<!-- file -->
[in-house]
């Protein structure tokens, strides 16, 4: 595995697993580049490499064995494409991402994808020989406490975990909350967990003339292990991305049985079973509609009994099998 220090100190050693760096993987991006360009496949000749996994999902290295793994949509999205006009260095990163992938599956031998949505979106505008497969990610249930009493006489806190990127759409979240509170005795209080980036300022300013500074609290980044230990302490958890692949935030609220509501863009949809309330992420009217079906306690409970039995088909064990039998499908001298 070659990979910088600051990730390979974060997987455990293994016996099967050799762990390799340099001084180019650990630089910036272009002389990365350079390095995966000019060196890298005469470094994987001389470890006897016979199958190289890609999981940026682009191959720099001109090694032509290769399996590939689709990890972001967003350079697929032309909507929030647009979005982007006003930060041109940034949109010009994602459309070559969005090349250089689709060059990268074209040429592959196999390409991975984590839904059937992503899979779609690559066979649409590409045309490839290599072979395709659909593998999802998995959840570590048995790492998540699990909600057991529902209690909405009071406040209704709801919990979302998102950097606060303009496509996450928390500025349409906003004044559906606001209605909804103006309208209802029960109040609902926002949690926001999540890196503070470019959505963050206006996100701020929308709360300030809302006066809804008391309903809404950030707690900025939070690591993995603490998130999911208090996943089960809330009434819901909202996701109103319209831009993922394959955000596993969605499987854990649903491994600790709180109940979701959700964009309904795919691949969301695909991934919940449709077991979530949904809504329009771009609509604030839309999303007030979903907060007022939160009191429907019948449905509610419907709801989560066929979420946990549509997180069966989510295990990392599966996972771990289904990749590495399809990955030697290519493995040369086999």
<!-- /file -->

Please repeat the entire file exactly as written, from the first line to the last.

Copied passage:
[in-house]
């Protein structure tokens, strides 16, 4: 595995697993580049490499064995494409991402994808020989406490975990909350967990003339292990991305049985079973509609009994099998 220090100190050693760096993987991006360009496949000749996994999902290295793994949509999205006009260095990163992938599956031998949505979106505008497969990610249930009493006489806190990127759409979240509170005795209080980036300022300013500074609290980044230990302490958890692949935030609220509501863009949809309330992420009217079906306690409970039995088909064990039998499908001298 070659990979910088600051990730390979974060997987455990293994016996099967050799762990390799340099001084180019650990630089910036272009002389990365350079390095995966000019060196890298005469470094994987001389470890006897016979199958190289890609999981940026682009191959720099001109090694032509290769399996590939689709990890972001967003350079697929032309909507929030647009979005982007006003930060041109940034949109010009994602459309070559969005090349250089689709060059990268074209040429592959196999390409991975984590839904059937992503899979779609690559066979649409590409045309490839290599072979395709659909593998999802998995959840570590048995790492998540699990909600057991529902209690909405009071406040209704709801919990979302998102950097606060303009496509996450928390500025349409906003004044559906606001209605909804103006309208209802029960109040609902926002949690926001999540890196503070470019959505963050206006996100701020929308709360300030809302006066809804008391309903809404950030707690900025939070690591993995603490998130999911208090996943089960809330009434819901909202996701109103319209831009993922394959955000596993969605499987854990649903491994600790709180109940979701959700964009309904795919691949969301695909991934919940449709077991979530949904809504329009771009609509604030839309999303007030979903907060007022939160009191429907019948449905509610419907709801989560066929979420946990549509997180069966989510295990990392599966996972771990289904990749590495399809990955030697290519493995040369086999």